Lions Ate Him

"Lions Ate Him"

Dad29 has a picture of a pretty little cat who was seen up his way.

It happens that we've had quite a few mountain lion sightings down in my neck of the woods lately. Georgia's seen a large growth over the last thirty years in its urban regions, where city folk from around the country have been moving in search of jobs and sunshine. As a result, there was something of a panic when the local news reported a "lion" in Gainesville, Georgia.

Back when Gainesville was known by its original name -- "Mule Camp Springs" -- people wouldn't have been so shocked to learn that lions were about. As for the experts who 'don't believe there are any native big cats to Georgia,' I don't know where they got that concept (although the boys in Elijay think the state government just doesn't want to admit to them being there, because that would trigger Federal protections for them). The historical records of Forsyth County, Georgia, show that one of the original white settlers in the area was a woman who strangled a mountain lion with her bare hands. Anybody who doubts that is welcome to drop by the fairgrounds in Cumming, Georgia, where the records are on display. In those days, you had to get permission from the Cherokee nation if you were non-Cherokee and wanted to live in the area. They didn't deny her, and who would?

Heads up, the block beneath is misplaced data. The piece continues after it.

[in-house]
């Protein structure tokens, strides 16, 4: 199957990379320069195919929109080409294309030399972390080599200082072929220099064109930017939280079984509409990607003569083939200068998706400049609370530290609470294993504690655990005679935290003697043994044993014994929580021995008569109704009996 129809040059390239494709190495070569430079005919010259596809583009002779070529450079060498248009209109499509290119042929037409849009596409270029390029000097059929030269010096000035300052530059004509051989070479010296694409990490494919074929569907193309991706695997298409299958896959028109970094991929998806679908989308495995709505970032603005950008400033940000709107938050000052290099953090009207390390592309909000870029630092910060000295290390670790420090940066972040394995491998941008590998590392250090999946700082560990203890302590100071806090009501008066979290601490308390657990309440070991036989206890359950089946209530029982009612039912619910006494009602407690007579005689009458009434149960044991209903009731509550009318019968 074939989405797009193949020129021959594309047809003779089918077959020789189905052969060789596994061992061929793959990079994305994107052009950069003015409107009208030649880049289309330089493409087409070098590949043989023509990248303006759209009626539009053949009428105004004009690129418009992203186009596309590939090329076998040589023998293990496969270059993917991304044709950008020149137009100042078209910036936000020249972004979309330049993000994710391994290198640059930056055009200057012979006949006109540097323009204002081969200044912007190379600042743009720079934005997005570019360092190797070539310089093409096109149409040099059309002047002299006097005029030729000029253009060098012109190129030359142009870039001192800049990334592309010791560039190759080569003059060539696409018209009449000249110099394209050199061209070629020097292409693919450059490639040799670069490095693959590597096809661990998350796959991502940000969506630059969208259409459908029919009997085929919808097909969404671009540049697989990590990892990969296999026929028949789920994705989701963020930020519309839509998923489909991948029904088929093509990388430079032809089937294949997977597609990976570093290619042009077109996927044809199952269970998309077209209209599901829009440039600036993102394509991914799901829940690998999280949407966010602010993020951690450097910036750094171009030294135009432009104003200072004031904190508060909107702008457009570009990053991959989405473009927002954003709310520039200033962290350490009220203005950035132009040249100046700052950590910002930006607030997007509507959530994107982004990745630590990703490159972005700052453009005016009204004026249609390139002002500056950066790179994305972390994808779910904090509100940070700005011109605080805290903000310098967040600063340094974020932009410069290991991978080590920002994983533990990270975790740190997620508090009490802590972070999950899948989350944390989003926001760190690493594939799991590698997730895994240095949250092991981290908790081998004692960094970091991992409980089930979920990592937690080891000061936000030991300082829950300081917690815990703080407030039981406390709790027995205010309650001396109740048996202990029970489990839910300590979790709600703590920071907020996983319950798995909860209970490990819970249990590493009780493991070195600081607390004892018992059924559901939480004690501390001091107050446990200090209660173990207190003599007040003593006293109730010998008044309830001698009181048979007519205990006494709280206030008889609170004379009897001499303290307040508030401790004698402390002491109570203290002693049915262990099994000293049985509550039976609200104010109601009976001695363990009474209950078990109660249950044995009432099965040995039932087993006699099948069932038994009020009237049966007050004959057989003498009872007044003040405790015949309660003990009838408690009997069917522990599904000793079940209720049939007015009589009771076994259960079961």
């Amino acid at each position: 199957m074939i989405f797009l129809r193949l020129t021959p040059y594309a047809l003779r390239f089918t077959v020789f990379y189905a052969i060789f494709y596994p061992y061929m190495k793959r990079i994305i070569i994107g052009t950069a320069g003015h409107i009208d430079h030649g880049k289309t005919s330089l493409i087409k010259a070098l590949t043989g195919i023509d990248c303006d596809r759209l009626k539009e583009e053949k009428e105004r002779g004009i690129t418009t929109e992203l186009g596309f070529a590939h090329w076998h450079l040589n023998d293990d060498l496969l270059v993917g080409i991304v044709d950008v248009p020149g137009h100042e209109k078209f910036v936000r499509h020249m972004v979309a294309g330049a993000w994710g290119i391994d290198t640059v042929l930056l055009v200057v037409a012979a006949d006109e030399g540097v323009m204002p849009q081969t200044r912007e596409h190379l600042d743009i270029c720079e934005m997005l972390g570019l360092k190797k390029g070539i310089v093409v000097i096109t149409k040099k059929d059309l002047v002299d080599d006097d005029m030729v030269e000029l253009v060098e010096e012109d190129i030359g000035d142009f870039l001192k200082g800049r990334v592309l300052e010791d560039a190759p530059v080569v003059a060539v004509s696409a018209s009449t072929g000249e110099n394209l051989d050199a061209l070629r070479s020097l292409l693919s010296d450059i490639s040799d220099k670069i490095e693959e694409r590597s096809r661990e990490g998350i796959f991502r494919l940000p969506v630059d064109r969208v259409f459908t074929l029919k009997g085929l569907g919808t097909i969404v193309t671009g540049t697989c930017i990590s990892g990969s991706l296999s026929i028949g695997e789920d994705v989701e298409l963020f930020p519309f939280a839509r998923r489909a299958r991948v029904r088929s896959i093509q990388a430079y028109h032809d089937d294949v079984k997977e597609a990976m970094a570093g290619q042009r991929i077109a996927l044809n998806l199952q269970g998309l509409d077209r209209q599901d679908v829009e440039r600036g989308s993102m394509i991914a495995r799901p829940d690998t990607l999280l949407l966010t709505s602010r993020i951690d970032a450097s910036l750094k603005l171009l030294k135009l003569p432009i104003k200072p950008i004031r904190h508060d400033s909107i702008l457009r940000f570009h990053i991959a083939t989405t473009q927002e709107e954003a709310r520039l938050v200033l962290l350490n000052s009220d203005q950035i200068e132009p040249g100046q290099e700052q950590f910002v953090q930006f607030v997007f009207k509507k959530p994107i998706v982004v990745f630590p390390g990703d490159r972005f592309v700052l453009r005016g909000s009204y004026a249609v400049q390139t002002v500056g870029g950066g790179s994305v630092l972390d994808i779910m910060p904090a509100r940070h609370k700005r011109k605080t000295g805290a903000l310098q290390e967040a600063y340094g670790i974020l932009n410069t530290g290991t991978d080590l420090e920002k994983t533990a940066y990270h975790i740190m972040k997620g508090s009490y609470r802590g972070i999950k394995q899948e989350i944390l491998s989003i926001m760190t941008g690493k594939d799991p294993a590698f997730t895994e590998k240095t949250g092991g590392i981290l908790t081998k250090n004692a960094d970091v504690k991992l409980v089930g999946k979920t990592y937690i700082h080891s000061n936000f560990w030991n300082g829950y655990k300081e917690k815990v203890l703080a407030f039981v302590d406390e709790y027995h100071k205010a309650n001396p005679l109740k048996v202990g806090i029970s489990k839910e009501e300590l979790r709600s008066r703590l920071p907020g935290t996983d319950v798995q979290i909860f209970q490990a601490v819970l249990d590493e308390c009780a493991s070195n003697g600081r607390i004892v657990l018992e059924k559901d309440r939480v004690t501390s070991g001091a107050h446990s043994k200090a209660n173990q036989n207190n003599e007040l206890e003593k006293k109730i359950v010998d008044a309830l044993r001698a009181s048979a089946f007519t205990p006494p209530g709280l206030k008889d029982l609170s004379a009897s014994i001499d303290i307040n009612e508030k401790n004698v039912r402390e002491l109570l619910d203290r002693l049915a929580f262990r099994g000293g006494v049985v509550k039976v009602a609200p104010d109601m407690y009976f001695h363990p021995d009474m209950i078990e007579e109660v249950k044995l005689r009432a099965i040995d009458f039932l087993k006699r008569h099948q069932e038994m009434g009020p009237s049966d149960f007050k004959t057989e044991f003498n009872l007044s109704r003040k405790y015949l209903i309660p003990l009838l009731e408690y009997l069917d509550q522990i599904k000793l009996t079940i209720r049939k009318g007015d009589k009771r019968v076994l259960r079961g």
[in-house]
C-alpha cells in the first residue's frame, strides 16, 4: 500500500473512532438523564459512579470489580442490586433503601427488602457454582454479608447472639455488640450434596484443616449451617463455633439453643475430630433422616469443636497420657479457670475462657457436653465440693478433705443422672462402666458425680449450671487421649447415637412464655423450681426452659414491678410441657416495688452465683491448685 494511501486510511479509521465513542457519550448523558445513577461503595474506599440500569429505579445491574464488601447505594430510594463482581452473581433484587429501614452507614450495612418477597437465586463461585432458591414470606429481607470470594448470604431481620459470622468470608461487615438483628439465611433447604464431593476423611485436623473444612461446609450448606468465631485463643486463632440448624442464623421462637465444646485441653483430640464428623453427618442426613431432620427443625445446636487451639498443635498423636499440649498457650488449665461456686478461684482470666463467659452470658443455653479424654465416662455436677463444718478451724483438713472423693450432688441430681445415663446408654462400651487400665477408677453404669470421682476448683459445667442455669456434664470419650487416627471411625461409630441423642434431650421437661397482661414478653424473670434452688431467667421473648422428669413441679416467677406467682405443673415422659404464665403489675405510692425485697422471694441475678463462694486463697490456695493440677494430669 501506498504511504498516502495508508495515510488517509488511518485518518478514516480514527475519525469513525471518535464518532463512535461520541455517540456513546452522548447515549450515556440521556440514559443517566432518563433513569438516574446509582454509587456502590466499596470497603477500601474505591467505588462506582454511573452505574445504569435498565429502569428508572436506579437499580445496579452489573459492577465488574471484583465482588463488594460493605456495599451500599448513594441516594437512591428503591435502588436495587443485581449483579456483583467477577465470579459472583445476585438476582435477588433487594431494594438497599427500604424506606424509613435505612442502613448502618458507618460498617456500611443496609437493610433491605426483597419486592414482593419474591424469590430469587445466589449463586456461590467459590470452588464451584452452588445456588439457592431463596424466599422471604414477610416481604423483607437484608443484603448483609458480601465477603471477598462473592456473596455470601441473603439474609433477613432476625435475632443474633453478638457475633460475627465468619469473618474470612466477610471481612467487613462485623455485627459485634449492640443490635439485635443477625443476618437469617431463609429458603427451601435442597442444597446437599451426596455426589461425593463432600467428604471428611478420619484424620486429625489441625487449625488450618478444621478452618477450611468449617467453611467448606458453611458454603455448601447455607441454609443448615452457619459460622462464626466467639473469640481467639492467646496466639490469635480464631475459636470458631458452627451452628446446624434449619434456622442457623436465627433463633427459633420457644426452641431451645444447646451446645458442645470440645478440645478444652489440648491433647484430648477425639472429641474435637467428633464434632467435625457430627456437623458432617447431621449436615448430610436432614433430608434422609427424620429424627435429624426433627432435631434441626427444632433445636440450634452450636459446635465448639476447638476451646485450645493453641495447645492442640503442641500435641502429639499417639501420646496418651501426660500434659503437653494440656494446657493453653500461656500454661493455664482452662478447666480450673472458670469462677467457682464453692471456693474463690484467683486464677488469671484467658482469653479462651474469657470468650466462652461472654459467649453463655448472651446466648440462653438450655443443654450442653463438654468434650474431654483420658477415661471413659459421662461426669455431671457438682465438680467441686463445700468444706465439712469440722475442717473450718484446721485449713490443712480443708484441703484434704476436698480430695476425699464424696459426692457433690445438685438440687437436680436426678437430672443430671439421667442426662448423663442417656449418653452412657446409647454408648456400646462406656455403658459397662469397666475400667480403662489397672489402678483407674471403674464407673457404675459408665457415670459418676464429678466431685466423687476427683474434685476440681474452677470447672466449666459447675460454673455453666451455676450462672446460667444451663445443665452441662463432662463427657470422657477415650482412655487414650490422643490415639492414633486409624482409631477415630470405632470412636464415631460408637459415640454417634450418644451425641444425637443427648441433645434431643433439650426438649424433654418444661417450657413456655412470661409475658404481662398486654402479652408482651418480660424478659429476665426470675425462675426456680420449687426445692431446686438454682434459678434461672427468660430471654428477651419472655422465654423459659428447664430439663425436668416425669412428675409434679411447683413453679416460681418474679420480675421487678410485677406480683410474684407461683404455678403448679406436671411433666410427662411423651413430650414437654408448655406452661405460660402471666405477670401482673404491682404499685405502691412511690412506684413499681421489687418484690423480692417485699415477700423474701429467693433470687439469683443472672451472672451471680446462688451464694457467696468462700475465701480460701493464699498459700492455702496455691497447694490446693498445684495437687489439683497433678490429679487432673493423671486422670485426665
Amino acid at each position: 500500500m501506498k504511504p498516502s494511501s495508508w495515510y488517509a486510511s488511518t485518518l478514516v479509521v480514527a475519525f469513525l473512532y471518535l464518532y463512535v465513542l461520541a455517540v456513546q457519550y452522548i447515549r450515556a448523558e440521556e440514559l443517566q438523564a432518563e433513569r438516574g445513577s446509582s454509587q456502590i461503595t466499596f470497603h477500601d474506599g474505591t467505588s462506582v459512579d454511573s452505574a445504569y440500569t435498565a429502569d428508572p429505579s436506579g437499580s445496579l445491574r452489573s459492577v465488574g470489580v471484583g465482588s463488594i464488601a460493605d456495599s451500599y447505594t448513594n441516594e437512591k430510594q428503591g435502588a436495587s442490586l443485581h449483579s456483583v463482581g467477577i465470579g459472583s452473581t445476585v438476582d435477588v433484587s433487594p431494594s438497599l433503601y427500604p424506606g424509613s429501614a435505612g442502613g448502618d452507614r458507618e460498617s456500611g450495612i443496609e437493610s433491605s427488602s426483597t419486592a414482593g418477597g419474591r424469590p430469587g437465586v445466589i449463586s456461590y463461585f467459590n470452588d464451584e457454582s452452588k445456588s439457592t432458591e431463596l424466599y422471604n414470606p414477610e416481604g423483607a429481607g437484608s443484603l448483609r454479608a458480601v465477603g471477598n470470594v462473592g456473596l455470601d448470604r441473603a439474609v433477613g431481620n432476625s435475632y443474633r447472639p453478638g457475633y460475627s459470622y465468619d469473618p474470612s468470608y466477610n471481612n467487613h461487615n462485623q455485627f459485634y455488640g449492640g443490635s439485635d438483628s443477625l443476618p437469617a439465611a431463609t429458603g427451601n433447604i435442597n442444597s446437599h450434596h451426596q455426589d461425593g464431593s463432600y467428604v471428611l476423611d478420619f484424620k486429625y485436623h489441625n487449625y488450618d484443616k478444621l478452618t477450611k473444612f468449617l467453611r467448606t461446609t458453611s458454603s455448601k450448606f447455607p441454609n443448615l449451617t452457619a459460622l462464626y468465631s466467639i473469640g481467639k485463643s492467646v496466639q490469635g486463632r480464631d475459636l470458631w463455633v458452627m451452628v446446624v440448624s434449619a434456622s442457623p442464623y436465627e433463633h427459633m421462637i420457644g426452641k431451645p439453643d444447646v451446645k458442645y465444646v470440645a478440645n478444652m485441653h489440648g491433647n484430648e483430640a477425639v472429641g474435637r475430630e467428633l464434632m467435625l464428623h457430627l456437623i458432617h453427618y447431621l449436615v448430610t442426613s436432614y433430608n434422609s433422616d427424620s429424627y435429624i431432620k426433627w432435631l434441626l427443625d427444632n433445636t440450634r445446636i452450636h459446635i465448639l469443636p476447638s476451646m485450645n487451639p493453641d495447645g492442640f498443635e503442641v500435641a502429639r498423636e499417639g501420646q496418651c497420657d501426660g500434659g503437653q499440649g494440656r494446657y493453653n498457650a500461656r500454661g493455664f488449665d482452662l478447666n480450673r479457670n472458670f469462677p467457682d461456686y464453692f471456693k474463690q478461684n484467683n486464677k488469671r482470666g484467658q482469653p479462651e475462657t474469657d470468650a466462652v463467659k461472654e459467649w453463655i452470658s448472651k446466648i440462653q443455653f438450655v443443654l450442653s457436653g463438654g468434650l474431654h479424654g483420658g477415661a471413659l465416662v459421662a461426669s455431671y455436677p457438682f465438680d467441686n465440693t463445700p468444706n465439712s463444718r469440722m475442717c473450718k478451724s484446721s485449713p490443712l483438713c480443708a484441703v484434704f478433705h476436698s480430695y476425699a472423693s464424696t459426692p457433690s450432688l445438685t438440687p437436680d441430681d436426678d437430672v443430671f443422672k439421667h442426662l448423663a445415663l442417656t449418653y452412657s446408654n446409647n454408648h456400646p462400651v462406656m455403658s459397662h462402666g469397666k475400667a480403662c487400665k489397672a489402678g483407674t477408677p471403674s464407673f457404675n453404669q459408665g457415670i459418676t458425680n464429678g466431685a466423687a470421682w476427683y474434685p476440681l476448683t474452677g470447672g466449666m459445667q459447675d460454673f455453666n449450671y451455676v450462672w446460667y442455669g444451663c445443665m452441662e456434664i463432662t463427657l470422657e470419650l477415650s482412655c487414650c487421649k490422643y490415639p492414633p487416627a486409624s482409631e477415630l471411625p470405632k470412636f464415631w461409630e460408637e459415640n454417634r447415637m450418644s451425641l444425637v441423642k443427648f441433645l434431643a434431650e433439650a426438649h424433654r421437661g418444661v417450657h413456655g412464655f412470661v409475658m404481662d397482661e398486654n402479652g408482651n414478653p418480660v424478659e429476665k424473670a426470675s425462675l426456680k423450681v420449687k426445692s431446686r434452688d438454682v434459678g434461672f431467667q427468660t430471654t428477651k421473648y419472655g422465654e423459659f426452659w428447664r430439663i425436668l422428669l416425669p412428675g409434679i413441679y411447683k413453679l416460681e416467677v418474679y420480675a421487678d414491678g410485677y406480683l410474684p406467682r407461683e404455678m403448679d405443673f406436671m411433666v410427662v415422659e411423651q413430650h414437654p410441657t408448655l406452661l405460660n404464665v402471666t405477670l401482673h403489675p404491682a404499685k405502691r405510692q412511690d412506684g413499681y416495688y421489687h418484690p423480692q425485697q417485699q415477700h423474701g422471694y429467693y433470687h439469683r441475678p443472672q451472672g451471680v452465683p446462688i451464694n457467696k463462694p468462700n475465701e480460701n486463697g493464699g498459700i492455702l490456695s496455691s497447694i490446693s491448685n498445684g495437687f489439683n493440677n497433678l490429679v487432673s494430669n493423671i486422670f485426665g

At any rate, the big cats are sure enough native. They just haven't been quite as public for a while. That's changing everywhere, though, isn't it? And good that it is: we could use a few more predators to eat some of our surplus city-folk help ensure the white-tailed deer population remains healthy and free of sickness.

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